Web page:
“It would be easy to blame Alberto Moreno, who’s not exactly a stranger to costly errors, particularly given his carelessness in conceding the penalty a couple of minutes earlier, but it’s the nature of Klopp’s approach with overlapping full-backs that they can be caught up the pitch if the ball is lost in midfield.
“In that regard the greater fault probably lies with Lallana. That too, perhaps, is an issue of conviction: when the plan is for rapid transitions, it’s imperative the ball isn’t turned over like that.”
The 24-year-old is clearly struggling, and has been for a while now, but it would be churlish to dismiss him as a terrible footballer. Again, I probably have, and it’s unfair.
He can be a good outlet down the left, especially on the counter-attack, where his blistering pace and unselfish running can create space for his more illustrious team-mates. His linkup play is often good, and his fitness is very impressive.
The attacking side of Moreno’s game does remain overrated, however, and he is not doing enough in that area to outweigh his consistent defensive lapses.
He is a likeable character and no doubt a popular member of the dressing room, and at 24, there is a fair argument to say that his best years are ahead of him.
Selling Moreno would be a mistake, but it is plain to see that having him as Liverpool’s current first-choice left-back beggars belief.
Out of the Firing Line
Klopp is a wonderful manager and the best thing to happen to Liverpool in many years, but it does seem unfathomable that he hasn’t yet signed a new left-back this summer.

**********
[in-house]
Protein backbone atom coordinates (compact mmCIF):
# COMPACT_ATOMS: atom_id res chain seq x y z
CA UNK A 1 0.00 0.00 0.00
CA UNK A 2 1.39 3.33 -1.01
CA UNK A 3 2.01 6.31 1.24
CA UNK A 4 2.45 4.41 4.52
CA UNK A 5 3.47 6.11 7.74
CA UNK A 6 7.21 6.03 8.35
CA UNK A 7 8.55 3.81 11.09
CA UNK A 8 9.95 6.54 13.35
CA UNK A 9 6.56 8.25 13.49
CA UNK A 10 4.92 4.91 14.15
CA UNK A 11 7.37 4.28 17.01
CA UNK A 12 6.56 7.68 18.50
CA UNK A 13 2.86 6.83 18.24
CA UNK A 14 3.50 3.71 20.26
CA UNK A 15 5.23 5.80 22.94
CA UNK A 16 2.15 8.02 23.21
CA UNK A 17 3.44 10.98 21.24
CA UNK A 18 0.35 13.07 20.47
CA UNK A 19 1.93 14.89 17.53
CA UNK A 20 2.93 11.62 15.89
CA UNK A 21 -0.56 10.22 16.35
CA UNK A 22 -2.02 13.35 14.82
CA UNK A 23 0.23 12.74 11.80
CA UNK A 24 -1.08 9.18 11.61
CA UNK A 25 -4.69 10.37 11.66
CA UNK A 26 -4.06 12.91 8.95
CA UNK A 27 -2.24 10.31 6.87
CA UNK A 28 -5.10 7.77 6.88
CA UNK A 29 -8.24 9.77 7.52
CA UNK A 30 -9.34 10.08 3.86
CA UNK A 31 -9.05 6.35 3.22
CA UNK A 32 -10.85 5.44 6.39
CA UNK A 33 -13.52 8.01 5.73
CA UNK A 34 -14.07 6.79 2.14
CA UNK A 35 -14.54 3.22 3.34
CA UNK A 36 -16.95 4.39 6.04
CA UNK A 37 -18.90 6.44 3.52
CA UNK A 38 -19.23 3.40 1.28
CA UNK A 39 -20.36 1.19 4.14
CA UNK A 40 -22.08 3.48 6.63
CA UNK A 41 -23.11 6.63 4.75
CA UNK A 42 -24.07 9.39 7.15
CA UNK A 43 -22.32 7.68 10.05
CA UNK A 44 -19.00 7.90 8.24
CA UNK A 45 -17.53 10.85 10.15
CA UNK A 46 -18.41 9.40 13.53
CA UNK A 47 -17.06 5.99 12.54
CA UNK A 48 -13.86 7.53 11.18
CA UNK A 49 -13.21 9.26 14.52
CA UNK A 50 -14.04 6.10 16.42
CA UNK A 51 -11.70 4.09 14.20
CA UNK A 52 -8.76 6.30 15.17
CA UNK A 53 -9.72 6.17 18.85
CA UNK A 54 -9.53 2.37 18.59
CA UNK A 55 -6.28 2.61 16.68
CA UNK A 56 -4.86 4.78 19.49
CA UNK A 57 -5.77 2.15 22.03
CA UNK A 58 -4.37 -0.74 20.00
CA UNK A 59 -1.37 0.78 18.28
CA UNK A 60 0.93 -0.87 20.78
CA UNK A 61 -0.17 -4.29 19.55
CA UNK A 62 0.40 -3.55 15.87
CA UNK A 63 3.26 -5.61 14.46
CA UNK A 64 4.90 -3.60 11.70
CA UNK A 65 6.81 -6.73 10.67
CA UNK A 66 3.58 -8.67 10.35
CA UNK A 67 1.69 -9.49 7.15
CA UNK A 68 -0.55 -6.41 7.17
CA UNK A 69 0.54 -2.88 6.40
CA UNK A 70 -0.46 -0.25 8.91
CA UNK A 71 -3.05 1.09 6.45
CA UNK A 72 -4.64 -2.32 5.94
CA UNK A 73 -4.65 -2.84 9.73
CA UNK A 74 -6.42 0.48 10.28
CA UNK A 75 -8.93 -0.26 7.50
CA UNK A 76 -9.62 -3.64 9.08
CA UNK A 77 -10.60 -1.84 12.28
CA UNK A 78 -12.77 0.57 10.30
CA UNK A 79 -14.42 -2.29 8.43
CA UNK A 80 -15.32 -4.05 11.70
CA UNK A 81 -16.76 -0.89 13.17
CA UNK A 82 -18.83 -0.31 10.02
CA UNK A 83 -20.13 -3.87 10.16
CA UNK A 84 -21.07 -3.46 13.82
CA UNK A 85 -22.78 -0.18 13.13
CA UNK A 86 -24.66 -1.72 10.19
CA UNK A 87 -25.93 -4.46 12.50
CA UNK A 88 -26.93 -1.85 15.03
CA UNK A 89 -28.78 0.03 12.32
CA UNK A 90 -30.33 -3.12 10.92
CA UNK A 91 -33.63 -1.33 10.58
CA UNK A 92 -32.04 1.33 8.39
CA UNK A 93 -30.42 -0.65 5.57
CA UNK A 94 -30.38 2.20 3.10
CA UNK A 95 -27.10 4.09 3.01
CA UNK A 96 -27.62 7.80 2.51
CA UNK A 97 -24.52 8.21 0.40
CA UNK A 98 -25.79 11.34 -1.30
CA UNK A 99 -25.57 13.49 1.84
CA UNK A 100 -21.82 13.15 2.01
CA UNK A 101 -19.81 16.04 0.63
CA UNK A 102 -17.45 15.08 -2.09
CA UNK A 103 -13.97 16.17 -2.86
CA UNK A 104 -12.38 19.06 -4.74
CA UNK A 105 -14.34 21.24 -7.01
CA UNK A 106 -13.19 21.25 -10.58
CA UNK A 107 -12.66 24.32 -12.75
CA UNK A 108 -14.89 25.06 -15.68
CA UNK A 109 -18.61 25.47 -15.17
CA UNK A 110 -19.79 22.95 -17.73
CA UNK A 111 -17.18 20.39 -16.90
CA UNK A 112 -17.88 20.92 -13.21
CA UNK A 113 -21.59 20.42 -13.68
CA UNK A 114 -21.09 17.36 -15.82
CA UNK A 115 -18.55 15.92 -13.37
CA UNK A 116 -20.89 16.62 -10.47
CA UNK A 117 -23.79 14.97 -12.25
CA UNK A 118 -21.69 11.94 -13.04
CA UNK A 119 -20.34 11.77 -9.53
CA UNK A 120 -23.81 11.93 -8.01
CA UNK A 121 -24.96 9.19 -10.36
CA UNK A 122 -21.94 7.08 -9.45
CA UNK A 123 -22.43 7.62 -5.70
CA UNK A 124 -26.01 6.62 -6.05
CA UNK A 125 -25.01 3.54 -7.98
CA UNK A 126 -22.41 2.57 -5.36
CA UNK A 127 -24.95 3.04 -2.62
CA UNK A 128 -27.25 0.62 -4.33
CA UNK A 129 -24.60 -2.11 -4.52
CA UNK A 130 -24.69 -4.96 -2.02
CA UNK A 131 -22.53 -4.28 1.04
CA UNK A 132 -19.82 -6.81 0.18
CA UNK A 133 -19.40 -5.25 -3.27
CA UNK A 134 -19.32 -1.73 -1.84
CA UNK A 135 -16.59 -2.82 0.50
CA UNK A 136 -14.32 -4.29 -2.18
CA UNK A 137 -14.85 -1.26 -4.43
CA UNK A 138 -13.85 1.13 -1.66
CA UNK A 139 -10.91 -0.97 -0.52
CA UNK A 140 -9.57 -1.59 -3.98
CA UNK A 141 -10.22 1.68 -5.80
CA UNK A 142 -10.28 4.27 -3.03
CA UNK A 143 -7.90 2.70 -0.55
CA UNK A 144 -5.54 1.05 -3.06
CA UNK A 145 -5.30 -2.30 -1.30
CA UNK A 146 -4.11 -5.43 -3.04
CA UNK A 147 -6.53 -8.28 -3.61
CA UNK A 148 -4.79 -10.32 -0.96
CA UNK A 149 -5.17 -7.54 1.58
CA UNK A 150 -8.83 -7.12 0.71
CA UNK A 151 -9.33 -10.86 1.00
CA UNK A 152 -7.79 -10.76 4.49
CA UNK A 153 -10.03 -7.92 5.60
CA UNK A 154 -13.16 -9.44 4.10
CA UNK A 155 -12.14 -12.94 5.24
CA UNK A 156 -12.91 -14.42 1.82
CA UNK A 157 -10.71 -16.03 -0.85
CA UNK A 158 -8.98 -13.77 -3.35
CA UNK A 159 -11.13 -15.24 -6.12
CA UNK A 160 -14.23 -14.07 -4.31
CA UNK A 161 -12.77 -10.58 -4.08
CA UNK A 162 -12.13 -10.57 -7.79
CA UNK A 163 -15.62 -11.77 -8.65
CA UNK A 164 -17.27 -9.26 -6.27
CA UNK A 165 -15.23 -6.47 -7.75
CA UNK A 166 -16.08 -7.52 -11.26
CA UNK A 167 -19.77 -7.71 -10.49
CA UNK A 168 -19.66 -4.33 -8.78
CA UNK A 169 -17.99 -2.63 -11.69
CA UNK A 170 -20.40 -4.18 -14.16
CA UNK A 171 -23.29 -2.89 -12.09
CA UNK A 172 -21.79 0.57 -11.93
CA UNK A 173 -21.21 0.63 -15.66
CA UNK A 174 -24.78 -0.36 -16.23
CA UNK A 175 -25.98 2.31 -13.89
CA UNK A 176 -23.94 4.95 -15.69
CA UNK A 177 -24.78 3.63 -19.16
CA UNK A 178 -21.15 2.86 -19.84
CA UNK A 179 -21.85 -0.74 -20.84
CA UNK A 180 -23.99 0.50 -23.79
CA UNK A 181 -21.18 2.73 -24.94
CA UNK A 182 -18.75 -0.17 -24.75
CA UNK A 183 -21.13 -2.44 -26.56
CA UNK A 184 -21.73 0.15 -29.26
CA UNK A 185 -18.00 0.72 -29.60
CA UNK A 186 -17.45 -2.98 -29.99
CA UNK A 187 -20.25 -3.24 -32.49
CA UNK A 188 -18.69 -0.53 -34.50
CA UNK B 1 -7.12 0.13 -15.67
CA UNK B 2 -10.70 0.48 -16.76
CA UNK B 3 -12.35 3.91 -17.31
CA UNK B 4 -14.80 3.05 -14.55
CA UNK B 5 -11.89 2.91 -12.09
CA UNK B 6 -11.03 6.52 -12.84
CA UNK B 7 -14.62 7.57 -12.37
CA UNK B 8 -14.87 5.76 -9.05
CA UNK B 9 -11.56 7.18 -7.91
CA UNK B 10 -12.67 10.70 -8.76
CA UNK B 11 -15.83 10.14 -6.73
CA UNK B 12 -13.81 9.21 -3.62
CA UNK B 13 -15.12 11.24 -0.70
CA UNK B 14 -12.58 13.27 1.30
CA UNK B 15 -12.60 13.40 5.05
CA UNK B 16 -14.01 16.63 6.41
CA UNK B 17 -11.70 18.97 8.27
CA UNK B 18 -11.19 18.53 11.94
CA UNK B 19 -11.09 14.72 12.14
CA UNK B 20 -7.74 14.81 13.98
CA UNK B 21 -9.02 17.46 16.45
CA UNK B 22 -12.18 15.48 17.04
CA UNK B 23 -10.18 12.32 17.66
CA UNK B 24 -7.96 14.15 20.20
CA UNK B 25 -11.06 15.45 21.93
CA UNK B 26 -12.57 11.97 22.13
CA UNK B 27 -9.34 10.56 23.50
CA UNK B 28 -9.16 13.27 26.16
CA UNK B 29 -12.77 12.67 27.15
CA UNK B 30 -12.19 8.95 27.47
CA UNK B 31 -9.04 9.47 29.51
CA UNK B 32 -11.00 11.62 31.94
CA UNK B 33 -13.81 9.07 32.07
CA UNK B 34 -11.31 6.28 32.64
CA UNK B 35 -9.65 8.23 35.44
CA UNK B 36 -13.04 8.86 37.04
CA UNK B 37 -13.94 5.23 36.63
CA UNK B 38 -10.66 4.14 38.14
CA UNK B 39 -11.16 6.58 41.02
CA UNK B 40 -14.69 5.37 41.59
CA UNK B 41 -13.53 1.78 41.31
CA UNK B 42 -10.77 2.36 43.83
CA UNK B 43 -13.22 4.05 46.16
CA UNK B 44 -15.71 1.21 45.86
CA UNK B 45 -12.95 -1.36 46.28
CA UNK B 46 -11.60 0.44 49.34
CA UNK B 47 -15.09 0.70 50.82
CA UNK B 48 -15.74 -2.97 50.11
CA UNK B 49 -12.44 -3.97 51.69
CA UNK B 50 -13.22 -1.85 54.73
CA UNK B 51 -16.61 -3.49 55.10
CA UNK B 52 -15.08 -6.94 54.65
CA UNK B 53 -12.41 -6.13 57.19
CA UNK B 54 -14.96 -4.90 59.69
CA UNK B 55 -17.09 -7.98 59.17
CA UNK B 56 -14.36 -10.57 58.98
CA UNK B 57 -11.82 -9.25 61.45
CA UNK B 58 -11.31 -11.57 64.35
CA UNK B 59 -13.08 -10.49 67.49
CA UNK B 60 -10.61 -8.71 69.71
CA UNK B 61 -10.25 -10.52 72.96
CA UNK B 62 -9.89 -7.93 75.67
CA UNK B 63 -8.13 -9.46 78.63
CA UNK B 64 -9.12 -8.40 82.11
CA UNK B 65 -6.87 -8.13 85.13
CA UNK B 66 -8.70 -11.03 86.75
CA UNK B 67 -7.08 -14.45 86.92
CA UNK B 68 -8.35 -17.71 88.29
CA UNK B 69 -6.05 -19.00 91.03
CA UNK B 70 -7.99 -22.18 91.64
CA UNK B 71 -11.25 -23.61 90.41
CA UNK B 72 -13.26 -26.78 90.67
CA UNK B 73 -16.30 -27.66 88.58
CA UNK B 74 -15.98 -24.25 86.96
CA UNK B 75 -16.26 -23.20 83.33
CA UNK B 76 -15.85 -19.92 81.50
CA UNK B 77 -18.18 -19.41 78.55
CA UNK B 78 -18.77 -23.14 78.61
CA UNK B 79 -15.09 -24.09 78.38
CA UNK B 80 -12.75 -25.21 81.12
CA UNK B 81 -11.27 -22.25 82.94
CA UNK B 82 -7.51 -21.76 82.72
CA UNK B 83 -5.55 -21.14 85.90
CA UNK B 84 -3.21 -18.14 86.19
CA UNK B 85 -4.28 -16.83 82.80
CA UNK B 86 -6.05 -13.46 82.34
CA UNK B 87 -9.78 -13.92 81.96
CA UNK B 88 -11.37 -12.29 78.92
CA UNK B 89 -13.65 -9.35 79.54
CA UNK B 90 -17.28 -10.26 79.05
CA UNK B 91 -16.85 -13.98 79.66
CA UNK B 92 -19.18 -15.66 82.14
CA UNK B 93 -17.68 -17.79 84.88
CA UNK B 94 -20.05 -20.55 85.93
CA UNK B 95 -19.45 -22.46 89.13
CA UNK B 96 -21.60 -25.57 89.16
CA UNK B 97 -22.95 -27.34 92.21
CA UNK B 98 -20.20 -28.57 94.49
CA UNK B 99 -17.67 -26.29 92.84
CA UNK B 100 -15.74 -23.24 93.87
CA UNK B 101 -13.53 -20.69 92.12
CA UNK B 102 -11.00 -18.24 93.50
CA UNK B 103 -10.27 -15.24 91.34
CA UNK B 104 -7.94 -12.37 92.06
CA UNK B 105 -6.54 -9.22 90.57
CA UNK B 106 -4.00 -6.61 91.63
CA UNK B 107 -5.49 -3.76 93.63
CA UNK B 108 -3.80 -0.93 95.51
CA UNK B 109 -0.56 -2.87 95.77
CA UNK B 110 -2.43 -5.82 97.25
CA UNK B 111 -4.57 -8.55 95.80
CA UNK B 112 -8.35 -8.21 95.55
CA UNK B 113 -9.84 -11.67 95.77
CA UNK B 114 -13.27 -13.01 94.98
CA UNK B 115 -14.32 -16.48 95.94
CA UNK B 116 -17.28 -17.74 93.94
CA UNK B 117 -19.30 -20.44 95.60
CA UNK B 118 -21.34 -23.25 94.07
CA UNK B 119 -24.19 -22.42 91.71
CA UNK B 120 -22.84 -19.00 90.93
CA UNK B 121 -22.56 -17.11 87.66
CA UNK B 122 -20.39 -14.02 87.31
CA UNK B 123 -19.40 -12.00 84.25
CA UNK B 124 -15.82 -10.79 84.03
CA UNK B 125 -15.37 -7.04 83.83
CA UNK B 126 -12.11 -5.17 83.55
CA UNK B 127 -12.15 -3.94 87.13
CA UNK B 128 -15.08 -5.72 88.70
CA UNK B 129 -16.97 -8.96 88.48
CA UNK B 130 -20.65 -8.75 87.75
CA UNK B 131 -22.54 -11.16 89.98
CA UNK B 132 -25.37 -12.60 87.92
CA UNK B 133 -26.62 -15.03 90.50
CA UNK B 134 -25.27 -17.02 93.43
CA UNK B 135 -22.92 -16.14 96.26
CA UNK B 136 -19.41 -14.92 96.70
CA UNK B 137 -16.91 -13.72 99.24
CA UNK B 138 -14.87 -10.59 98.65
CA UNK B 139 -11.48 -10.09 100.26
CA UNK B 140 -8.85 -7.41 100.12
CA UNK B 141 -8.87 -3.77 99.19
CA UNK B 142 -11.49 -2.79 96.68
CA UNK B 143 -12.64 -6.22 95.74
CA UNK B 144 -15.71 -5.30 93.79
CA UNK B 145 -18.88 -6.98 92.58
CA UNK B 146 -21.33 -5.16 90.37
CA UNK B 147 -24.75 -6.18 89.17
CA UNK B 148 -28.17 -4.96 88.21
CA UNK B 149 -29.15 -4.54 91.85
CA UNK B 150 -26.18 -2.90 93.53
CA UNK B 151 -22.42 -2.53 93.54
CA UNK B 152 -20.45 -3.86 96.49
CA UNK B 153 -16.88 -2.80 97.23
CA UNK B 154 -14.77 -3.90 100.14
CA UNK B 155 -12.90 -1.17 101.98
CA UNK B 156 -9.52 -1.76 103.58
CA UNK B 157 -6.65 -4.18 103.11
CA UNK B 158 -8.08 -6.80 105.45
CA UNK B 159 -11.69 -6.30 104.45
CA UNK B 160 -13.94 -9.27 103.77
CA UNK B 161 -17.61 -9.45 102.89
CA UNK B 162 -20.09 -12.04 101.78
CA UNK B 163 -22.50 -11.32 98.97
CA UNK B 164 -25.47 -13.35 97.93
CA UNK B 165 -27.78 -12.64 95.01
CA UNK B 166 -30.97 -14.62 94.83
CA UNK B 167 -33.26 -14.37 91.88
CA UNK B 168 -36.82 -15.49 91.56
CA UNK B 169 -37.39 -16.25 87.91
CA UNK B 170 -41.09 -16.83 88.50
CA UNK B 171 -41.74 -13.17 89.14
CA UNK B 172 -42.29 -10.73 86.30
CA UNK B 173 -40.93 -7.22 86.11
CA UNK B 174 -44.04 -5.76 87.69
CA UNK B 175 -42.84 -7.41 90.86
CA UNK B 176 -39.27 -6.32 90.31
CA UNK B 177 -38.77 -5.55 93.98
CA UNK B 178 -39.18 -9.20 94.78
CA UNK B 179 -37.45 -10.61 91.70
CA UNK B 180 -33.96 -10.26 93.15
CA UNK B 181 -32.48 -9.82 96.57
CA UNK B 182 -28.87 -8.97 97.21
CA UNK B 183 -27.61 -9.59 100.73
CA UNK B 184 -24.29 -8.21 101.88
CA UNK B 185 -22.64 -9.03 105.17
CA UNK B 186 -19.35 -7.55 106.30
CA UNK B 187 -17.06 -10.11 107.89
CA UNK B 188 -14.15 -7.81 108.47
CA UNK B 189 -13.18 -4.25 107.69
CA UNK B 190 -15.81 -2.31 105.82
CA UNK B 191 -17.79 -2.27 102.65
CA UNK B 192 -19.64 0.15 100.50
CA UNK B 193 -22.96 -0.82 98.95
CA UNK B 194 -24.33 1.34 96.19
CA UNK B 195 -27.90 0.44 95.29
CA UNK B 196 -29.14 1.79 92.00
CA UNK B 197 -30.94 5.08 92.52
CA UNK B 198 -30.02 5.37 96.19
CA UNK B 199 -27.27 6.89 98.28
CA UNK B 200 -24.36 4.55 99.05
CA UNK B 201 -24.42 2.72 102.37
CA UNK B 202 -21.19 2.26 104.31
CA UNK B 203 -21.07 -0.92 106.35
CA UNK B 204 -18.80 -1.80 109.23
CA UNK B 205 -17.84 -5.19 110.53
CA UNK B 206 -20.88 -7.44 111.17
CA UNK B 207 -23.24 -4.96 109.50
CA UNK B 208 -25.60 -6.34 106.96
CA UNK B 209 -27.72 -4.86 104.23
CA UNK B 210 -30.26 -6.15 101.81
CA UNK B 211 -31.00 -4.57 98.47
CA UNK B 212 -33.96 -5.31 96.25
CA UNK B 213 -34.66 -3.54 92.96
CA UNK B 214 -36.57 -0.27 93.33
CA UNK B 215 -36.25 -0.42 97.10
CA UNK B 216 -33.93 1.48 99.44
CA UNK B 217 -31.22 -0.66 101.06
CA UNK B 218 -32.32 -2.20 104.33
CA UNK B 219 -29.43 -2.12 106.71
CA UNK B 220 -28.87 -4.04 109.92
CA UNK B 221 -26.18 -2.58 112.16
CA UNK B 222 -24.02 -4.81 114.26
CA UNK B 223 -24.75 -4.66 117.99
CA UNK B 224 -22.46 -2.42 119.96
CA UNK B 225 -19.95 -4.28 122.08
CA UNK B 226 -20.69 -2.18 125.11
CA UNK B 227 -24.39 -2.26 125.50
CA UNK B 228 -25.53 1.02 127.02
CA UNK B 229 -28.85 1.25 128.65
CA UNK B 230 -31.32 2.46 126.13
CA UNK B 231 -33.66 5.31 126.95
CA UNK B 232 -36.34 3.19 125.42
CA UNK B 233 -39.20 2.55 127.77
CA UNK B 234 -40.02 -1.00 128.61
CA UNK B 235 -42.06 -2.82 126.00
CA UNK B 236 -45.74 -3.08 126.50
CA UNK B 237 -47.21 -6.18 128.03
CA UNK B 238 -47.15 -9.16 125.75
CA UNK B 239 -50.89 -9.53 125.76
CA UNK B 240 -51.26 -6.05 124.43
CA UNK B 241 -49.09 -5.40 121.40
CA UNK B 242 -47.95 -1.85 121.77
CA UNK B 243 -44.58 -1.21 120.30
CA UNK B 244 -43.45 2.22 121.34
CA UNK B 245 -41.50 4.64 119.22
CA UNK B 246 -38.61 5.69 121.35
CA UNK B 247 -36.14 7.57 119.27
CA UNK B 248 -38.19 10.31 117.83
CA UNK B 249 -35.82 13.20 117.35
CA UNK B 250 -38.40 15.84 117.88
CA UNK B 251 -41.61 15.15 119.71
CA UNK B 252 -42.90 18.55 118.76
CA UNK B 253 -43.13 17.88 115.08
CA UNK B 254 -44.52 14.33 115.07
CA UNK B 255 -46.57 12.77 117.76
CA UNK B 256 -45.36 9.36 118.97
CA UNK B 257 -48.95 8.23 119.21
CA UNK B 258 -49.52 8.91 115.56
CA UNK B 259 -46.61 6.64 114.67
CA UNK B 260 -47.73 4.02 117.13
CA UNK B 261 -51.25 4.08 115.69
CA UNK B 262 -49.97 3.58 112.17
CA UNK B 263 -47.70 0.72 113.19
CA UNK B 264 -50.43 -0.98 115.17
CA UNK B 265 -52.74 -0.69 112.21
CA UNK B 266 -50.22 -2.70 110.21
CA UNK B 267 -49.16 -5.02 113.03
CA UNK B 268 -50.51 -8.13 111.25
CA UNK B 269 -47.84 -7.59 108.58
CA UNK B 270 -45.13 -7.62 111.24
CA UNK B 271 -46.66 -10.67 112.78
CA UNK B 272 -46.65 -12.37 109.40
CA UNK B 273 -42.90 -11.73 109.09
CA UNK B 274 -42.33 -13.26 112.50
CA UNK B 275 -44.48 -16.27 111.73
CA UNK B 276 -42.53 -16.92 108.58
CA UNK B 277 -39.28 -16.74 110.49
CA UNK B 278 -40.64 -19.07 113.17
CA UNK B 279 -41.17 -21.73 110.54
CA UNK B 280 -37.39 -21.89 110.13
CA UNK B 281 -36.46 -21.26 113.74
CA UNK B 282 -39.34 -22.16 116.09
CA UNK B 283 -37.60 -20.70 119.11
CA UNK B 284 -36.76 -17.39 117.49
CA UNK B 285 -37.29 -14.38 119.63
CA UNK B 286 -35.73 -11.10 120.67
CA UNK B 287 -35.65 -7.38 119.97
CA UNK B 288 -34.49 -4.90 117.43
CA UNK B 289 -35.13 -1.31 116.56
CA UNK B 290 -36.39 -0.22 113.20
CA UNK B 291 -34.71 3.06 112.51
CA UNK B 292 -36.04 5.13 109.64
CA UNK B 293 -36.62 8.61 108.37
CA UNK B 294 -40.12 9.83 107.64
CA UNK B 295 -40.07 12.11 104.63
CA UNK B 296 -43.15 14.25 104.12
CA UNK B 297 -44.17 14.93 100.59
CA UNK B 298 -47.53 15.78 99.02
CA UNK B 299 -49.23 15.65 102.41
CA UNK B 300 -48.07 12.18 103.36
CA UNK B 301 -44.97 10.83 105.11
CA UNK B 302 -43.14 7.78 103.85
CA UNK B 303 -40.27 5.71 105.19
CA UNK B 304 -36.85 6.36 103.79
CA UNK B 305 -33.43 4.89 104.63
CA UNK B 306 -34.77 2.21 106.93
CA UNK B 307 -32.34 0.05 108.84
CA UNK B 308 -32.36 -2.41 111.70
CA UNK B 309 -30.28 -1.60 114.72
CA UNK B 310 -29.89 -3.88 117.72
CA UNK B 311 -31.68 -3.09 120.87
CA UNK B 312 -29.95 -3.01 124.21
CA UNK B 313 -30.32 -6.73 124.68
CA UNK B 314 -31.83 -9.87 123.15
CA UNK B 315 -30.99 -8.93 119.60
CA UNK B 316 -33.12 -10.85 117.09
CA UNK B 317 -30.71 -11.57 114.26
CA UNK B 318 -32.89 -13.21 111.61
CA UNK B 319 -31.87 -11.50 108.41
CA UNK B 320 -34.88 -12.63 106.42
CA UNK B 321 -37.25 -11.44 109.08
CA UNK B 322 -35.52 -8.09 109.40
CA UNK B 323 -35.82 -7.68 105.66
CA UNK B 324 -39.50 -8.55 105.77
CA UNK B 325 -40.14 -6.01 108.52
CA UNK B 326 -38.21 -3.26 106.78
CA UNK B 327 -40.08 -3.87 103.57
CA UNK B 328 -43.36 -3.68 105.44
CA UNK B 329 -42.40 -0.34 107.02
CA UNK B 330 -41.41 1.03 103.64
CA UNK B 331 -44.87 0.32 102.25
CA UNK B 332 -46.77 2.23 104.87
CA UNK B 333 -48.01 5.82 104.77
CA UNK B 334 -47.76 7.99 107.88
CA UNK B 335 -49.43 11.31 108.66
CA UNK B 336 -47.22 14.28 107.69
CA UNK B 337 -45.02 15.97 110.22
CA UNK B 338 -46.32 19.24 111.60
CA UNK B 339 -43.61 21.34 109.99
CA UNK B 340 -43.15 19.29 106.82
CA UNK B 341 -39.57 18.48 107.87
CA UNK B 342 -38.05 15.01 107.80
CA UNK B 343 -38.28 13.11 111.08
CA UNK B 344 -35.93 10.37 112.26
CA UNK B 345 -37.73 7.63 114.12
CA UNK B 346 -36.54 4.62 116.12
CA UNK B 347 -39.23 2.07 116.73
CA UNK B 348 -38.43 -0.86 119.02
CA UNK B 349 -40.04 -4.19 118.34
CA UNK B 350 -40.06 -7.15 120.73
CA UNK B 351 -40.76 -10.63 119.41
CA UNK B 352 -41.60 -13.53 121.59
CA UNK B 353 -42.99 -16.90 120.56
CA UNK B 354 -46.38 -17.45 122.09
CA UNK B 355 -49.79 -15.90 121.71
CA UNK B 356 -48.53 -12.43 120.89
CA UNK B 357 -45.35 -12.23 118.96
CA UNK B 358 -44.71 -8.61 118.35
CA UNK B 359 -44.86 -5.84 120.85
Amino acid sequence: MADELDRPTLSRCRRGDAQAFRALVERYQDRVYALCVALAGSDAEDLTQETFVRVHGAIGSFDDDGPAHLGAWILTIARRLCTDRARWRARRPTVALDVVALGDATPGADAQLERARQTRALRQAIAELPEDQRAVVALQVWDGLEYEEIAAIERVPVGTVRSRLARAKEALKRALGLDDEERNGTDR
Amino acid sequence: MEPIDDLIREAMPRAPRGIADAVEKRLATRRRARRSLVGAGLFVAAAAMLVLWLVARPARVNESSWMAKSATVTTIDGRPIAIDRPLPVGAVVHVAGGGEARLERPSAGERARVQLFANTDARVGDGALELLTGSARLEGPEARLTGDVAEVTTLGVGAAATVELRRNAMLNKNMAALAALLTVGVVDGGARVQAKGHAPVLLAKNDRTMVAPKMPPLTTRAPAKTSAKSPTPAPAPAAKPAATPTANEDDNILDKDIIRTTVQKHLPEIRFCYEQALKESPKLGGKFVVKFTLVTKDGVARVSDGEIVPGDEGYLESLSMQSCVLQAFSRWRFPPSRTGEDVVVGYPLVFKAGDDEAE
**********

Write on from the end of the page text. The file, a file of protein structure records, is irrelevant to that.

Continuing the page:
The Ben Chilwell and Jonas Hector sagas have been and gone, with both staying at their respective clubs, but there are plenty of alternatives out there to rival Moreno.
Liverpool need a steady recruit in the mould of Nathaniel Clyne, who can come in and offer the stability and consistency that Moreno is failing to.
There was a point during the first half on Sunday when the Spaniard’s mind looked absolutely pickled, and he needs to be taken out of the firing line.
He is hurting Liverpool far too regularly, and there is no real sign of that changing in the near future.
As stressed, selling him this soon would be needless, given his lingering potential, but he is not close to good enough currently.
We all take sides when it comes to Liverpool players, and both the overwrought criticism and rather bizarre defending of Moreno have been far too extreme of late.
Some have now reached what I like to call the Jordan Henderson stage, where they will never praise Moreno again, while others are too stubborn to admit he’s not as good as they once thought.
As is the so often the case, there is some sort of middle ground, although those being critical are far more within their rights to feel correct as things stand.
Moreno’s display against Arsenal was appalling, and he has been Liverpool’s weak link for too long, making too many defensive errors to remember.
While he should be dropped, he is not Paul Konchesky or Aly Cissokho, not even close.
After reports on Monday night suggested Klopp won’t be signing a left-back this summer, it’s time to get off his back.